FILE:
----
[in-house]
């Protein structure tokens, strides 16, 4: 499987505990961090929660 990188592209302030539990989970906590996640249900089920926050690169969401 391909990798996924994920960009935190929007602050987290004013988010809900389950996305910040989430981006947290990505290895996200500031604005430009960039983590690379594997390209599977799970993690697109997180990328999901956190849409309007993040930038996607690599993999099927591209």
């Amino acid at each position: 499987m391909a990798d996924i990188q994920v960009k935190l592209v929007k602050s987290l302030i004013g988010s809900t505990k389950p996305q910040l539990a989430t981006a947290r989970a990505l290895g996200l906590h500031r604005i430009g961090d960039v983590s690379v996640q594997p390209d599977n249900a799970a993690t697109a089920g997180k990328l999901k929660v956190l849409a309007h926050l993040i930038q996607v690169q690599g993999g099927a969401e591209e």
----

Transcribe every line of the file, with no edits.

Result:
[in-house]
């Protein structure tokens, strides 16, 4: 499987505990961090929660 990188592209302030539990989970906590996640249900089920926050690169969401 391909990798996924994920960009935190929007602050987290004013988010809900389950996305910040989430981006947290990505290895996200500031604005430009960039983590690379594997390209599977799970993690697109997180990328999901956190849409309007993040930038996607690599993999099927591209």
């Amino acid at each position: 499987m391909a990798d996924i990188q994920v960009k935190l592209v929007k602050s987290l302030i004013g988010s809900t505990k389950p996305q910040l539990a989430t981006a947290r989970a990505l290895g996200l906590h500031r604005i430009g961090d960039v983590s690379v996640q594997p390209d599977n249900a799970a993690t697109a089920g997180k990328l999901k929660v956190l849409a309007h926050l993040i930038q996607v690169q690599g993999g099927a969401e591209e």